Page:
Actually, the photo you see here represents the dawn of several eras. The picture was taken at the very first SEMA Show, which was known in 1967 as the High Performance & Custom Trade Show and was held in January of that year at Dodger Stadium in Los Angeles. The car in the booth is a Camaro, Chevrolet’s answer to Ford’s wildly popular Mustang. After letting Ford own the personal sporty-car market for more than two years, Chevrolet finally introduced its entry into the pony-car segment just a few months prior to the trade show. For musclecar enthusiasts, the booth represents a watershed moment—the very first Chevrolet dealer, Nickey Chicago, to offer a big-block conversion for the Camaro, developed by Nickey and race car builder Bill Thomas.

SEMA News—March 2014

HERITAGE
By Drew Hardin
Photo Courtesy Petersen Archives

New Craze

HERITAGENot everything on the cover of Hot Rod magazine in the ’60s was, well, a hot rod. In fact, the editors seemed to be looking for “the next big thing” during a period in 1966, as several issues in a row featured vehicles not usually found in “Everybody’s Automotive Magazine.” There was a painting of customizer George Barris and some of his most famous TV cars on the cover of the June issue; a Super Modified oval-track racer all crossed up in the dirt on the July issue; and a hot-rodded ski boat on the September cover.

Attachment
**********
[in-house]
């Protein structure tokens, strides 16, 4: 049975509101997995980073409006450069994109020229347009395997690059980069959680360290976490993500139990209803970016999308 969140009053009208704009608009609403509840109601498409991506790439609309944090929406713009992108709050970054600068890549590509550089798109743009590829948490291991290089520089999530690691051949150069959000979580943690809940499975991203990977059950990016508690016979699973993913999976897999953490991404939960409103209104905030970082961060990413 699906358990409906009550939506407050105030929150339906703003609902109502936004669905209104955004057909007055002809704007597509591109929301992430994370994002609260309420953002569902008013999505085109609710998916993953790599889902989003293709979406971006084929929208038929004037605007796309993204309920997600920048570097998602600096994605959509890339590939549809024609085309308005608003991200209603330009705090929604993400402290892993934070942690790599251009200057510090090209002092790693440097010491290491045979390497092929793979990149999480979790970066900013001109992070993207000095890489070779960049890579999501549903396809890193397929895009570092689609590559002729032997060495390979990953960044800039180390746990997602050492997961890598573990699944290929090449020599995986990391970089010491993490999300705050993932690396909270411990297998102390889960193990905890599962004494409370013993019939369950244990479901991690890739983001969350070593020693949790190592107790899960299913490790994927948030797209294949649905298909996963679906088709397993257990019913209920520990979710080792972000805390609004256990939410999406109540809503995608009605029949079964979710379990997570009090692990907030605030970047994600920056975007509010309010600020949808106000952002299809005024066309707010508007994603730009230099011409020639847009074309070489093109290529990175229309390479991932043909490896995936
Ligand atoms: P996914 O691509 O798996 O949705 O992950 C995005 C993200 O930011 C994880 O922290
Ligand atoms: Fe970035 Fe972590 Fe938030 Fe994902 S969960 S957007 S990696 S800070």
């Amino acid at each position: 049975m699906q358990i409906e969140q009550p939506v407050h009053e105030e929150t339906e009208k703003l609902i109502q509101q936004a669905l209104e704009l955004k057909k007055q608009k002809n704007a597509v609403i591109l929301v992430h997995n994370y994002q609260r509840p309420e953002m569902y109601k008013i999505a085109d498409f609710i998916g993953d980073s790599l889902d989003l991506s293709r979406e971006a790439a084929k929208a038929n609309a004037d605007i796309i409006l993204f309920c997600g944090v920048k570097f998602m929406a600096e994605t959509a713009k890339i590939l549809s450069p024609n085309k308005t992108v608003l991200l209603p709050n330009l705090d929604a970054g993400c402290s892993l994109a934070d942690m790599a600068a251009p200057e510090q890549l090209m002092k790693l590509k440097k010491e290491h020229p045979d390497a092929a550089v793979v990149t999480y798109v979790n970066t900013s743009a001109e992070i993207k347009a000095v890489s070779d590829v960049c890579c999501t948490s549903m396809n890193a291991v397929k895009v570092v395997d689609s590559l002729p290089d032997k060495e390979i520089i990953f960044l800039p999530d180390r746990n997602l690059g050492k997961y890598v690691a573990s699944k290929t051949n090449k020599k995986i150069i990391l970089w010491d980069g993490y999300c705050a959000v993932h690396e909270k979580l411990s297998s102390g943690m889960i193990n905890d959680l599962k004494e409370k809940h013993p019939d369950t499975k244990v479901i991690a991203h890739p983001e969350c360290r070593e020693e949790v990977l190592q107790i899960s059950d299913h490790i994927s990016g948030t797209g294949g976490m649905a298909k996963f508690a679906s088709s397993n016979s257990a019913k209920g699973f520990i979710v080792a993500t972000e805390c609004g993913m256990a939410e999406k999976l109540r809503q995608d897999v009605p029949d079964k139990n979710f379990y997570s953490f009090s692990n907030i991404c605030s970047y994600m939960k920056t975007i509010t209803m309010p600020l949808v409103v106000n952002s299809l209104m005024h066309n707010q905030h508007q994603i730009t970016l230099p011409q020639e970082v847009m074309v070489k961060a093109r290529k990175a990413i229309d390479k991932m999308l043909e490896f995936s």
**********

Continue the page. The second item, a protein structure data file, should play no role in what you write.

SEMA News—February 2014

HERITAGE
By Drew Hardin
Photo Courtesy Petersen Archives

Putten der Growl in der Beetle

At first glance, it would seem that hot-rodding magazines in the ‘60s were all about high-horsepower, big-cubic-inch stuff—drag racing, Bonneville, Indy and the explosion of a new-car segment that we now know as musclecars. But every once in a while, the magazines would branch out into foreign territory (pun intended) and check in with what was happening on the VW tuning front. After a rocky start in the United States—probably too soon after World War II—Volkswagen sales had really taken off by the mid-’60s, with millions of the little Bugs on the road. There was a growing aftermarket for the cars by then as owners looked for ways to get more performance out of their wheezing, flat-four motors.

SEMA News—January 2014

HERITAGE

By Drew Hardin
Photo Courtesy Petersen Archives